Your frozen embryo transfer didn’t work – now what?
You put your heart on your sleeve and went for it – only to get a negative pregnancy result. Whether you are an infertility pro at getting the news of a BFN (Big Fat Negative)….or this is the first time you’ve gotten the “I’m so sorry…” call…the cycle of grief contains the same phases. Before you swan dive too far into the grief, guilt, and donut box…please let me take your hand and remind you of a few things….
You did a great job. Goals are attainable, but dreams are dependent upon factors outside of your control. Did you reach your goal of giving those adopted embryos a chance at life? Yes – you did it! You crossed the finish line and completed a frozen embryo transfer. You did everything you possible could including shots (ouch), appointments (never-ending), diet modifications (your barista has considered reporting you a missing person), and a slew of embarrassing procedures (#stirrups) to get there. If this was an Olympic sport, you would get the gold. The results of the procedure were out of your hands. Nothing you did or didn’t do kept those embryos from implanting.
You were really brave. You took a risk, you stepped out in faith, and although you didn’t get the great result you wanted; you were really courageous and that is something to be proud of. One result from your bravery was that those embryos were released from being frozen in time, to finish the time purposed for them here on earth, and enjoy the splendor of heaven with their Creator….all because you loved them enough to give them a chance. You put your heart on the line for the chance to give life to another, and that’s commendable purple-heart material right there. “Even though life is sometimes wounded, sometimes shorter than we’d like it to be – it is still bigger than death.” Jenny Schroedel, “Naming the Child.”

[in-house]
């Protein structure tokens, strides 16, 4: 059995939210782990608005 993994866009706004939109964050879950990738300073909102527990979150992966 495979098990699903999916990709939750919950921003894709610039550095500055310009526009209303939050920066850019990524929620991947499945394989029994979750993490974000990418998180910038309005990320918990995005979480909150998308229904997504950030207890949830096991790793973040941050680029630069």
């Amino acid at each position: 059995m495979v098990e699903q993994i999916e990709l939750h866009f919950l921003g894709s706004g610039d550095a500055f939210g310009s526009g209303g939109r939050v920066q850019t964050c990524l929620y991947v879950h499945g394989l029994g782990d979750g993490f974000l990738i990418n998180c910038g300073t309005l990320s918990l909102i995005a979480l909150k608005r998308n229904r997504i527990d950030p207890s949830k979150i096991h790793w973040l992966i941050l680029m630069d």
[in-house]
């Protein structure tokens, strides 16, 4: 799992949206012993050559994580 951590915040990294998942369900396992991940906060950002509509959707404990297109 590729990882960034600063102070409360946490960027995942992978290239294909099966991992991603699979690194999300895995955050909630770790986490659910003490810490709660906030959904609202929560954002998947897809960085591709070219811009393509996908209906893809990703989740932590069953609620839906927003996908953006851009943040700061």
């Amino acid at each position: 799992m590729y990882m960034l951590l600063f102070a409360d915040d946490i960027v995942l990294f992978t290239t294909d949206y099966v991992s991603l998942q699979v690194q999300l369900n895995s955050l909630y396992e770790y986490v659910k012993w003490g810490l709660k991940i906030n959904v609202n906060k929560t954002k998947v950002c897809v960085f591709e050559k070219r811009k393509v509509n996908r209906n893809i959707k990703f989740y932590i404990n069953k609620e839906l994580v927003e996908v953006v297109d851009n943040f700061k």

We might never understand “why” on this side of Heaven. Claudia Mair Burney put it best by saying, “You can ask why, but don’t be surprised if you never get an answer. Sometimes you don’t. Sometimes it’s just life on the wrong side of heaven, Sweetie. It’s tainted over here, and it can get really dark and cold sometimes. And don’t go looking for a lesson in all of this. God doesn’t need to take away your baby to teach you something.”
“Not now” doesn’t mean “Not ever”. Jackie transferred two embryos on her first FET and got a BFN. Then her second transfer resulted in twins! Rebecca put in 2 embryos that were great quality and got a BFN. Then she put in one embryo that was not as good of quality as the previous two and got her beautiful daughter. I could tell stories for days of the third transfer being the one that worked, and I hang onto those stories for hope. It brings me both comfort and anxiety to realize that there is no perfect prediction or science about embryo donation. Your chances of success on the next transfer are just as high as they were on this one. As Mary Kay Ash put it, “Never give up, because you never know if the next try is going to be the one that works.”
It’s okay to be sad, to grieve both the loss of potential life the embryos could have held and the dreams you had for them. The fact that you may have already a child, children, or remaining embryos doesn’t erase the disappointment you feel.
In the midst of grieving this loss, just don’t forget to acknowledge these truths:
You did everything you could.
You were brave and sacrificed for another.
You don’t have to figure out “why”.
“Not now”, doesn’t mean “not ever”.
From Alfred Lord Tennyson’s poem ‘In Memoriam’ ~ 1850:
I hold it true, whate’er befall,
I feel it, when I sorrow most,
‘Tis better to have loved and lost
Than never to have loved at all.